The aqueous humor is constantly secreted by the unpigmented epithelial cells of the ciliary processes into the posterior chamber. Further, the fluid flows between the zonular fibers, around the equator of the lens, then through the pupil and the iris into the anterior chamber. Within the anterior chamber, the aqueous humor circulates and then leaves the chamber through the iridocorneal angle in two possible ways. The first and main route is via the canal of Schlemm, while the other path - through the ciliary muscle, an alternative uveoscleral pathway.
Water makes up for approximately 99.9% of the aqueous humor, while the rest 0.01% consists of glucose, amino acids, ascorbic acid and other vitamins. The fluid is rich with nutrients and, therefore, it supplies the cornea and lens, which are avascular structures. The aqueous humor also supports the eyeball, and contributes to maintaining the intraocular pressure.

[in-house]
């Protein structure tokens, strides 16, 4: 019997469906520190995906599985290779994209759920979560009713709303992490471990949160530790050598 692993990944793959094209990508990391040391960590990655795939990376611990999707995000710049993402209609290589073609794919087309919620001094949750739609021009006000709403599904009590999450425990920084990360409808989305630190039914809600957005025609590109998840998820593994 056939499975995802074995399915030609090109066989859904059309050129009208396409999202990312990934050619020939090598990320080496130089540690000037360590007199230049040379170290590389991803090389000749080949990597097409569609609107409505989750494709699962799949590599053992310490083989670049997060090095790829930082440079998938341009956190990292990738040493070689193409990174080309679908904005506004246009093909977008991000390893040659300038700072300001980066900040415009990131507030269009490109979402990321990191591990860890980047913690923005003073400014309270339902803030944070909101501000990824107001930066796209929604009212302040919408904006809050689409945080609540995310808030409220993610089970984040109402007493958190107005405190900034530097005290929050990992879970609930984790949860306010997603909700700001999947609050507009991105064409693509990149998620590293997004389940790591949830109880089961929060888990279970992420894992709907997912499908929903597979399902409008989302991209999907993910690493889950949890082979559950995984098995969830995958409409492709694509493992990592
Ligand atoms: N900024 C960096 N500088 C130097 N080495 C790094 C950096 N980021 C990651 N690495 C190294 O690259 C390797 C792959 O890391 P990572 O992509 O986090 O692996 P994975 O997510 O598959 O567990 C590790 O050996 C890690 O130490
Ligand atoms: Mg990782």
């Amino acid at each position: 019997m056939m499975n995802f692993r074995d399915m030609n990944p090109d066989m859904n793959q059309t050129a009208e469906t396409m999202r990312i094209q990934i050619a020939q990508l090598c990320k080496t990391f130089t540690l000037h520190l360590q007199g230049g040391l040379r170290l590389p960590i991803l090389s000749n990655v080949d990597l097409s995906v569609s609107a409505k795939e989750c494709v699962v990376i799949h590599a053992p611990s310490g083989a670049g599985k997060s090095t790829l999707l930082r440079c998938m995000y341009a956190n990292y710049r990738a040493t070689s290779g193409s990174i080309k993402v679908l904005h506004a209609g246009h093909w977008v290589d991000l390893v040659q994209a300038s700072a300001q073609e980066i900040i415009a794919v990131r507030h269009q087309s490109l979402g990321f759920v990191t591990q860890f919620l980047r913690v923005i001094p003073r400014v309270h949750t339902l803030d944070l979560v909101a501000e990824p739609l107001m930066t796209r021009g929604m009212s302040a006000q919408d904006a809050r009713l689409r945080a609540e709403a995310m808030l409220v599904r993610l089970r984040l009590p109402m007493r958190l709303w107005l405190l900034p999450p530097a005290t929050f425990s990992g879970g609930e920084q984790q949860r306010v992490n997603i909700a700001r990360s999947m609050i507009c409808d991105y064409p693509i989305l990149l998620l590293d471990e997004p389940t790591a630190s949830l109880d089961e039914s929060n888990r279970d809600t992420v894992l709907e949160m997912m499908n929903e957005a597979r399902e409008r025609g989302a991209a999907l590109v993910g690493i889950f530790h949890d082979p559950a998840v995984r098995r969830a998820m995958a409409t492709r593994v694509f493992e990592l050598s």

Accessory structures of eye
The accessory structures of the eye are responsible for such functions as movement of the eyeball and its protection. The accessory structures include the following:
- Eyelids and eyelashes
- Lacrimal apparatus
- Extraocular muscles
The eyebrows are areas above the eyes with short hair. They are situated at the junction of the forehead and the upper eyelid. Each eyebrow has a medial and a lateral end, with the medial end being just below the orbital margin, while the lateral end lies above the orbital margin.
The eyebrows are supplied by branches of the ophthalmic artery. Venous drainage happens through the corresponding veins. The muscles affecting the eyebrows are innervated by the facial nerve (CN VII).
Eyelids and eyelashes